In April 2016 the Scottish Government introduced a Land and Buildings Transaction Tax (LBTT) supplement on the purchase of additional residential properties in Scotland.
This Additional Dwelling Supplement amounts to 3% of the total purchase price of an additional residential property that is purchased at a cost of £40,000 or more. Where applicable, it is payable in addition to the LBTT that would be due on the purchase.
According to the Scottish Government, the tax was introduced in response to news that the UK Government was to introduce a new Stamp Duty Land Tax supplement on the purchase of additional residential properties in the rest of the UK.
The Scottish Government was concerned that if it didn’t follow suit it might become more attractive to invest in additional residential properties in Scotland compared to the rest of the UK, particularly at the lower end of the market, which might make it difficult for first-time buyers in Scotland to get onto the property ladder.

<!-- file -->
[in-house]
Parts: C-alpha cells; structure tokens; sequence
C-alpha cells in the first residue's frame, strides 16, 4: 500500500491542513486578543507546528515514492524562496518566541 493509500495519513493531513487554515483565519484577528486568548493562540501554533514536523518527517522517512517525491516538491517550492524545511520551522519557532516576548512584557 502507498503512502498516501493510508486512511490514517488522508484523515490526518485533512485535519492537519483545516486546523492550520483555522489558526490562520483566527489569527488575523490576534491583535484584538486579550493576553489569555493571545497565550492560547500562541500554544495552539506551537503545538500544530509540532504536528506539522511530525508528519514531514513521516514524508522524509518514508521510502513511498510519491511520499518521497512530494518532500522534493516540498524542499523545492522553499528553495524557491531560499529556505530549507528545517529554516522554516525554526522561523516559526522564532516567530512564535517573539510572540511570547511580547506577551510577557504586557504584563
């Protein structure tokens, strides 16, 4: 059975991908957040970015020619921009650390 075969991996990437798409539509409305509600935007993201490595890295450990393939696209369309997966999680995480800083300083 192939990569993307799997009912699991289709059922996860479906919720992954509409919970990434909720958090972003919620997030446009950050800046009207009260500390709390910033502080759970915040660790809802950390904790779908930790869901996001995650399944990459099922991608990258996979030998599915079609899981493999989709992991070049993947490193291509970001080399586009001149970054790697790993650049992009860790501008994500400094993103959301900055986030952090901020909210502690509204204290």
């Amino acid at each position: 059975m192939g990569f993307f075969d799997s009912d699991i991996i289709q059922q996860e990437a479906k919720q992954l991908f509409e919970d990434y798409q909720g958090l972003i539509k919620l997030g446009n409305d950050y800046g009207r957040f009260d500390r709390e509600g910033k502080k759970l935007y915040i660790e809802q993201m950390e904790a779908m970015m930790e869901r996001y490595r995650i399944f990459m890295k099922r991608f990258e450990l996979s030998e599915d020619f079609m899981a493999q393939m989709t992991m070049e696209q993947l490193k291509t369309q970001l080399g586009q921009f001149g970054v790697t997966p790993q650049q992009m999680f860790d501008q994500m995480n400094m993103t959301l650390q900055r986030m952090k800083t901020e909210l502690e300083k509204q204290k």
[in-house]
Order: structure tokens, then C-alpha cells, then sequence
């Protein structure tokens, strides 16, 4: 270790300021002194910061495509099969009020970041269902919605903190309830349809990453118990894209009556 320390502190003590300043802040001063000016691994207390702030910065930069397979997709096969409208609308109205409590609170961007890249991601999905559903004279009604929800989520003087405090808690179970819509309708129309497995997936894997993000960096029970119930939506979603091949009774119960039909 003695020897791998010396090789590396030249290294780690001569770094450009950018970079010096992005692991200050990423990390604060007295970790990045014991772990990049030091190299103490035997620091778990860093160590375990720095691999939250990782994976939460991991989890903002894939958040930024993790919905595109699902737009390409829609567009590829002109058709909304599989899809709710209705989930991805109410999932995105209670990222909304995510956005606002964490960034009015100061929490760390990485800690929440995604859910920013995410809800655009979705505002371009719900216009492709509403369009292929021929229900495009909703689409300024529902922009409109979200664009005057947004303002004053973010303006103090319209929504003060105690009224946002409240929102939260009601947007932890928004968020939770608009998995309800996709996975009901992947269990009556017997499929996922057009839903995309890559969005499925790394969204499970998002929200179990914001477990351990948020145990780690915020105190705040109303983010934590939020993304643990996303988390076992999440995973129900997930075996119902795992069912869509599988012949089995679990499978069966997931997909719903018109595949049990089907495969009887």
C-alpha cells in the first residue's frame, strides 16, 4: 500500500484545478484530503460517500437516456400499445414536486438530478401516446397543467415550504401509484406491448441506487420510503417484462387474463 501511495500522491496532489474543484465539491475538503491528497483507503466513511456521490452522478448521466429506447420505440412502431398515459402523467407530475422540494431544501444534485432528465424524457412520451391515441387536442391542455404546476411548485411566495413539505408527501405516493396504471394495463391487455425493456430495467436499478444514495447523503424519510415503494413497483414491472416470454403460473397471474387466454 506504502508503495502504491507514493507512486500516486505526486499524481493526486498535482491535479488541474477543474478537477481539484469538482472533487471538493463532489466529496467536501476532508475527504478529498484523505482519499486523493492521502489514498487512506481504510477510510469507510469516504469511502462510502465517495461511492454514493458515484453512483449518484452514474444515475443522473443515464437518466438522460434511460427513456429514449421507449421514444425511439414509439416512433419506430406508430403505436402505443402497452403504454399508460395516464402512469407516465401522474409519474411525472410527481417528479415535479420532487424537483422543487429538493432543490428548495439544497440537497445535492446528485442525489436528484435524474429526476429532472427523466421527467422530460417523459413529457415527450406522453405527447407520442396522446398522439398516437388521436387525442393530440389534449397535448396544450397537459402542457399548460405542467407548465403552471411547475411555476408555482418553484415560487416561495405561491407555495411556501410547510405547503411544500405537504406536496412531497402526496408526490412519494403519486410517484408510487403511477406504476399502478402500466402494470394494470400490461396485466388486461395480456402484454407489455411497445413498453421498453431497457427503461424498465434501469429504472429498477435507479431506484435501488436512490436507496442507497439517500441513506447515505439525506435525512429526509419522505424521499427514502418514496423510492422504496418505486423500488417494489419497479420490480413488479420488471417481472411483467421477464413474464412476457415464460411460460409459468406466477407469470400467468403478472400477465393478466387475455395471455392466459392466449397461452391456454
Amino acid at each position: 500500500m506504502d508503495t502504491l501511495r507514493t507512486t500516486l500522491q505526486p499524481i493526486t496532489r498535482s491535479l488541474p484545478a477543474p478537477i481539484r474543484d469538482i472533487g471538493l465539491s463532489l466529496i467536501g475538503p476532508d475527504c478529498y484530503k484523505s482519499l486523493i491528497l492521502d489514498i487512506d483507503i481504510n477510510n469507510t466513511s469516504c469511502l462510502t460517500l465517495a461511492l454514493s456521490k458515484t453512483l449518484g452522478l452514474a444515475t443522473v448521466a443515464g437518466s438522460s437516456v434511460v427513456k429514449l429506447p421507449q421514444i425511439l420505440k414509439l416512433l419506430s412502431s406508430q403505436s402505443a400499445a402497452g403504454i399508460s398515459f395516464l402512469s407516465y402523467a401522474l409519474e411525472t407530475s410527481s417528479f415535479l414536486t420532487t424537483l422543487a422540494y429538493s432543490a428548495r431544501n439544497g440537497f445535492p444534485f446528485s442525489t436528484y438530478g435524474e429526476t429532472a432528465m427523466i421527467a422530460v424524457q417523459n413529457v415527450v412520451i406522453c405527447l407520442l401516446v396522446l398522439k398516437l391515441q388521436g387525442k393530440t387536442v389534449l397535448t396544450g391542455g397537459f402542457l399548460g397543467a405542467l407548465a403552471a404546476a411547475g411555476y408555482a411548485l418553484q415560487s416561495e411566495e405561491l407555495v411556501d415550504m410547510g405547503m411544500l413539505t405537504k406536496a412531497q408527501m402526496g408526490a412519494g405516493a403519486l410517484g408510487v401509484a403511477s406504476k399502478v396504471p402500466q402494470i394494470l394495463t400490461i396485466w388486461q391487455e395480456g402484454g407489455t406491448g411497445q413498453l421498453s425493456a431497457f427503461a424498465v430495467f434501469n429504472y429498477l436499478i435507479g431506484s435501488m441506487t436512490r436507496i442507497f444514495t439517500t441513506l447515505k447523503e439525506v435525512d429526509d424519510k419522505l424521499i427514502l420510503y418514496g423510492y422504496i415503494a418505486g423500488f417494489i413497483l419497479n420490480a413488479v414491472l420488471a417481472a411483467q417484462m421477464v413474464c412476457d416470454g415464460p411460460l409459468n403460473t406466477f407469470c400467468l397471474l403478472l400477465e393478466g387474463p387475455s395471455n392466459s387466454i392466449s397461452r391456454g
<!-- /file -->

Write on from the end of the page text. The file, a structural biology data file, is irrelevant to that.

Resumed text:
The supplement’s introduction was controversial, with some commentators warning that if potential buy-to-let investors are deterred from buying additional properties it will lead to a reduction in the number of properties available to rent.
These fears appear to have been justified to some extent, with a poll conducted at the end of last year revealing that around 60% of respondents have been put off purchasing additional properties because of the Additional Dwelling Supplement, reports the Herald.
A lack of affordable housing and a shortage of social housing mean that many people are reliant on the private rental market to find a home. Any reduction in the number of properties available to rent could therefore be problematic, and a greater emphasis on building more affordable housing will be needed to make up any shortfall.
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Contains public sector information licensed under the Open Government Licence v3.0.